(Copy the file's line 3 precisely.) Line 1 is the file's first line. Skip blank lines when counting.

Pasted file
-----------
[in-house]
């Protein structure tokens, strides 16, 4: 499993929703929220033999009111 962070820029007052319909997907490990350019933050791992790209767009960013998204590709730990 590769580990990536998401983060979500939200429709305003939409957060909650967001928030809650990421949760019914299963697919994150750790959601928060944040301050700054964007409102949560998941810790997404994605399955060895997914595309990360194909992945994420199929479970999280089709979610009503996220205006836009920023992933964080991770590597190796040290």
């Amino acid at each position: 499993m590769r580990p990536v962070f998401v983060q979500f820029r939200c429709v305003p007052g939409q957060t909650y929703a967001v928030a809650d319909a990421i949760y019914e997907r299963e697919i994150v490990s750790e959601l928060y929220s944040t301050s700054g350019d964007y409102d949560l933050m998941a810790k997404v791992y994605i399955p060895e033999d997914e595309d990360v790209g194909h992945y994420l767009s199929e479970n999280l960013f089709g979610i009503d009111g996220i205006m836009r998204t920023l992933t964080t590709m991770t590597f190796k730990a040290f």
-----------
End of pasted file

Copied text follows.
């Amino acid at each position: 499993m590769r580990p990536v962070f998401v983060q979500f820029r939200c429709v305003p007052g939409q957060t909650y929703a967001v928030a809650d319909a990421i949760y019914e997907r299963e697919i994150v490990s750790e959601l928060y929220s944040t301050s700054g350019d964007y409102d949560l933050m998941a810790k997404v791992y994605i399955p060895e033999d997914e595309d990360v790209g194909h992945y994420l767009s199929e479970n999280l960013f089709g979610i009503d009111g996220i205006m836009r998204t920023l992933t964080t590709m991770t590597f190796k730990a040290f």